Were Beaune a wine, it would be a classic vintage, gently aged and full of character – a multi-layered, mellow and sophisticated indulgence to enjoy at a leisurely pace. It’s an apt metaphor for this atmospheric city, which nestles securely within ancient ramparts, as it’s Burgundy’s acknowledged capital of wine. Vineyards have produced wine there since Roman times and the cultivation of the grape is woven into the everyday fabric of Beaune, thanks to centuries of vignerons and négociants, plus of course the legendary Burgundian grands crus. This deep historic connection is evident in the city’s buildings and streets – on the surface there are dégustations, shops and wine tours round every corner, and underneath the cobbles of the vieille ville lie millions of bottles in cool dark caves.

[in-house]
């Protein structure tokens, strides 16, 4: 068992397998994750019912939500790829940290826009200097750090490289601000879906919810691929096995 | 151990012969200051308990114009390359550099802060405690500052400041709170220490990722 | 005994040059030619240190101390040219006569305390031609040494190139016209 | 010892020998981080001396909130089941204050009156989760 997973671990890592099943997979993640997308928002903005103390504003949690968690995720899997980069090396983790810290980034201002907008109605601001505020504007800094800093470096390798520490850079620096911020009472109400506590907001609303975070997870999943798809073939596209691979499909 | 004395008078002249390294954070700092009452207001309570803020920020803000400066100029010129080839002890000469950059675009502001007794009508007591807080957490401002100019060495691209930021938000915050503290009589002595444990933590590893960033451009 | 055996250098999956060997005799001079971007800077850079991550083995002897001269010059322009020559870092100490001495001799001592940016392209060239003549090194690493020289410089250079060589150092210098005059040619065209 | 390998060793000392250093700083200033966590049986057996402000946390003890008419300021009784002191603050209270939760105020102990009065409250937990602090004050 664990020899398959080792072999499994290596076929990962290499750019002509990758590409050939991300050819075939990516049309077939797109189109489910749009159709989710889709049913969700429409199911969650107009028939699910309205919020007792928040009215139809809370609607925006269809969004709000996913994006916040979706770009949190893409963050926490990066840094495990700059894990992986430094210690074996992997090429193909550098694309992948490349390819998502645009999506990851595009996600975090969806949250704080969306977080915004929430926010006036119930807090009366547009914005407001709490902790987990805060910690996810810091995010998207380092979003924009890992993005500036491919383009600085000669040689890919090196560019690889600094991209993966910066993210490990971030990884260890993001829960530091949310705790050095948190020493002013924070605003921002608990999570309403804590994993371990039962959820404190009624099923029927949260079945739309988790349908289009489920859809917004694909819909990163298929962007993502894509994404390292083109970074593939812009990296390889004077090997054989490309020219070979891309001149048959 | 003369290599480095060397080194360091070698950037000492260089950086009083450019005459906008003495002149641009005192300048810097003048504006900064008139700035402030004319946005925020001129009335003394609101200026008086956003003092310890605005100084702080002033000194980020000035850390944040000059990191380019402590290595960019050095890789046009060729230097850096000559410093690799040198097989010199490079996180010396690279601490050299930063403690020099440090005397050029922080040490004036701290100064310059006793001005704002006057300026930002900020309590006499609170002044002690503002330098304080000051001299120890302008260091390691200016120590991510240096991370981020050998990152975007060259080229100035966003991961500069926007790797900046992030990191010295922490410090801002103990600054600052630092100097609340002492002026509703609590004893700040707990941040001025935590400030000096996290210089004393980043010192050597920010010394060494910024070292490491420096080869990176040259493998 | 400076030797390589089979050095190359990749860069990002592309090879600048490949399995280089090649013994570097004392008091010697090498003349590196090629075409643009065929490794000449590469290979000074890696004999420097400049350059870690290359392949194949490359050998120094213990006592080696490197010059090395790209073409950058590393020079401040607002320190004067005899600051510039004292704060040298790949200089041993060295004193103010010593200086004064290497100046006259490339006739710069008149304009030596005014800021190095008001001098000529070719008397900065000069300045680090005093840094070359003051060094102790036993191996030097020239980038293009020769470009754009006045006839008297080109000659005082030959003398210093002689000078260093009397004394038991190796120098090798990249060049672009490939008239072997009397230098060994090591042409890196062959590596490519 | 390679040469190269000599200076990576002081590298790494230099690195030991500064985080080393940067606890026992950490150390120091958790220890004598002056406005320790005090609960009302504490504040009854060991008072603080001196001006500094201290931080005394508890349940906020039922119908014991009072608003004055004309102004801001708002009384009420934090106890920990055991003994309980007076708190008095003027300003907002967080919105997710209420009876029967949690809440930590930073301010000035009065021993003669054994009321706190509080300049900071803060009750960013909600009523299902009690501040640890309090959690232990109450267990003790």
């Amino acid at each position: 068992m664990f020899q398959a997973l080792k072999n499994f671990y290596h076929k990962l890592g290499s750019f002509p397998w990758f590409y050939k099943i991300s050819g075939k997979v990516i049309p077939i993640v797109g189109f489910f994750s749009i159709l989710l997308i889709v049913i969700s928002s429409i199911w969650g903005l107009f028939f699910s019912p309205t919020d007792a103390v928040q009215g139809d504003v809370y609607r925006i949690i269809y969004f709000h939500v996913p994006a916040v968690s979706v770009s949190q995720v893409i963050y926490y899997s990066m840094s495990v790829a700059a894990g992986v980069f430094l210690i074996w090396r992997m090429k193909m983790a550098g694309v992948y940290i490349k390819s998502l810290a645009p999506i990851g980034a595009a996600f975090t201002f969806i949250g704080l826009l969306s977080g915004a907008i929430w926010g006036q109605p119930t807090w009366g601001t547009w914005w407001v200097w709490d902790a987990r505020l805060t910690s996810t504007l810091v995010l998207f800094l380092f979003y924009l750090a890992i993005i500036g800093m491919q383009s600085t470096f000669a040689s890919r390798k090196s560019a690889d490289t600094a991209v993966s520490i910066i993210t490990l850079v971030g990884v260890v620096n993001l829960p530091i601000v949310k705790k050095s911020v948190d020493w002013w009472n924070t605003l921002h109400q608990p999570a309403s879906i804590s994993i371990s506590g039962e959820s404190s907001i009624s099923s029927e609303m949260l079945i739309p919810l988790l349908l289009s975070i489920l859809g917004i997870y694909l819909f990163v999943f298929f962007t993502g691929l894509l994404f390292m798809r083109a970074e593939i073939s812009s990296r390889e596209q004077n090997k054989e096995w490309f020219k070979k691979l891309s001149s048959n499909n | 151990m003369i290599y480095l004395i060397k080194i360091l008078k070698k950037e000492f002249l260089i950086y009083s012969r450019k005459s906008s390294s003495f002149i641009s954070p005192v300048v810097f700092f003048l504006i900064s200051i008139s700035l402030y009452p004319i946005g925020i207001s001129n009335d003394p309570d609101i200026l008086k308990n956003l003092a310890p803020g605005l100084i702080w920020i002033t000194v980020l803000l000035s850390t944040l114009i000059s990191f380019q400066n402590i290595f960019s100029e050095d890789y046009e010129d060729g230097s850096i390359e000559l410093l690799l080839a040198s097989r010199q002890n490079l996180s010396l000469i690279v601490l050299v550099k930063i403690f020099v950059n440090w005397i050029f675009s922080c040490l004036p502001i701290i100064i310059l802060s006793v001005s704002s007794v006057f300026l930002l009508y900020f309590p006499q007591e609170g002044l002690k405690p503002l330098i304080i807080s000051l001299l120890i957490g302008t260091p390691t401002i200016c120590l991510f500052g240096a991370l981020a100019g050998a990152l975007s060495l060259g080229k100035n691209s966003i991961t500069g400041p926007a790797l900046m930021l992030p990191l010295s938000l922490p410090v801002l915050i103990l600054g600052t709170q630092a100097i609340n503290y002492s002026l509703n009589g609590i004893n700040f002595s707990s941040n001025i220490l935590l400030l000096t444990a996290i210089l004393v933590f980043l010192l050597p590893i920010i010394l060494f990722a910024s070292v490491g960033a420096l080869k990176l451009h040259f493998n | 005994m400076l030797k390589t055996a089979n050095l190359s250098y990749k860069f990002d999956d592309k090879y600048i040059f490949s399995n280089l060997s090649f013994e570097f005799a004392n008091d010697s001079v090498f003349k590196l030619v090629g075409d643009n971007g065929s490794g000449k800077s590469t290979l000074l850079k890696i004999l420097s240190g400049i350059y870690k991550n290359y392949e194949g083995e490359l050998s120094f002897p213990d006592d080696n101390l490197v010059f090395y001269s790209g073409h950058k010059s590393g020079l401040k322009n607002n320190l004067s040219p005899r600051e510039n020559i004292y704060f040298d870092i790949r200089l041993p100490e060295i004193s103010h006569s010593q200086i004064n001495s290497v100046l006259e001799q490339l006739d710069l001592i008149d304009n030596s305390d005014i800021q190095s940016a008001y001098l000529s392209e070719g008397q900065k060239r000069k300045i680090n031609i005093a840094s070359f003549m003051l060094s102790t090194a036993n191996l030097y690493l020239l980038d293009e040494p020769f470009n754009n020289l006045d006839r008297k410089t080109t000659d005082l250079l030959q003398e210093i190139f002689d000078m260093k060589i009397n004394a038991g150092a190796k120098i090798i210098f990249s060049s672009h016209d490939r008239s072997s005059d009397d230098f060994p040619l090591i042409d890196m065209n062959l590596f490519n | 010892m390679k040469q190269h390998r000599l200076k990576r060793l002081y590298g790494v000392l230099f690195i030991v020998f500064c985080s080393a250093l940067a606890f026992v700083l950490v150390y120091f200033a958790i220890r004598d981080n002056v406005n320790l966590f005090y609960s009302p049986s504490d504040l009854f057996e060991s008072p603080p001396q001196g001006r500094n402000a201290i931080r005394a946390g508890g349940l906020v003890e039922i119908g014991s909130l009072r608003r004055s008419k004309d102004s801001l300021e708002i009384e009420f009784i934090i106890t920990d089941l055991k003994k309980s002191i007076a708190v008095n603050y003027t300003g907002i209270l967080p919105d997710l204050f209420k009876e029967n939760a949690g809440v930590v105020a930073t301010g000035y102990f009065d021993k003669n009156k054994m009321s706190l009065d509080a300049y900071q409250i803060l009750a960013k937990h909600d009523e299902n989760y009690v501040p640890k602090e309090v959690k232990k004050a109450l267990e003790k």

Wine is the beating heart of Beaune’s multi-dimensional personality and nowhere is this better illustrated than in its number one visitor attraction – the Hospices de Beaune or Hotel-Dieu. In one respect this grand building, founded in 1443, is quite simply an unmatched architectural gem, one with impressively ornate, two-storey galleries and dormer windows overlooking majestic internal courtyards. But these features are subordinate to the grandeur of its steep roof of multi-coloured tiles, the quintessential toiture Bourguignonne, which reflects the technique of applying coloured glazes in red, brown, green and yellow and setting them in striking geometric patterns. It’s supremely bold and vibrant today so imagine how it must have felt for the Hospices’ first inhabitants, the destitute and sick locals seeking refuge from the poverty of plague-ridden medieval Burgundy.